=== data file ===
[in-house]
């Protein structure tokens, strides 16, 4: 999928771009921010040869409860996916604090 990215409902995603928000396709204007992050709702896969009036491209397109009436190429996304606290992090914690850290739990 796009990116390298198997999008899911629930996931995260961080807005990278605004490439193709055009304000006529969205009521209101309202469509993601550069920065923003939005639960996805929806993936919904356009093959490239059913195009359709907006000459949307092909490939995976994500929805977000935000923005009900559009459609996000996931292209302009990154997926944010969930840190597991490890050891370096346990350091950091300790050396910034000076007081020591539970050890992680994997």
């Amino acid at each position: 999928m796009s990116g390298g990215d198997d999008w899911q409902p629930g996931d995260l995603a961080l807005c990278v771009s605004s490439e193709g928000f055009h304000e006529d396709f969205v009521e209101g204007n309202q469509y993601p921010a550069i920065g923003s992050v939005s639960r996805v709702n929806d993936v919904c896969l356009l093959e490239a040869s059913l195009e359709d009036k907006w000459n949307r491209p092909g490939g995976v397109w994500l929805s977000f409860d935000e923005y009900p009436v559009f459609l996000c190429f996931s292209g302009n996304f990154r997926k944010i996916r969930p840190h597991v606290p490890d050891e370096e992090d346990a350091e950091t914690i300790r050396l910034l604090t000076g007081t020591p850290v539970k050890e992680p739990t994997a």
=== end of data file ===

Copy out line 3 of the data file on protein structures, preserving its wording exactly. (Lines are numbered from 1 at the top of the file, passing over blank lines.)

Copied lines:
């Amino acid at each position: 999928m796009s990116g390298g990215d198997d999008w899911q409902p629930g996931d995260l995603a961080l807005c990278v771009s605004s490439e193709g928000f055009h304000e006529d396709f969205v009521e209101g204007n309202q469509y993601p921010a550069i920065g923003s992050v939005s639960r996805v709702n929806d993936v919904c896969l356009l093959e490239a040869s059913l195009e359709d009036k907006w000459n949307r491209p092909g490939g995976v397109w994500l929805s977000f409860d935000e923005y009900p009436v559009f459609l996000c190429f996931s292209g302009n996304f990154r997926k944010i996916r969930p840190h597991v606290p490890d050891e370096e992090d346990a350091e950091t914690i300790r050396l910034l604090t000076g007081t020591p850290v539970k050890e992680p739990t994997a």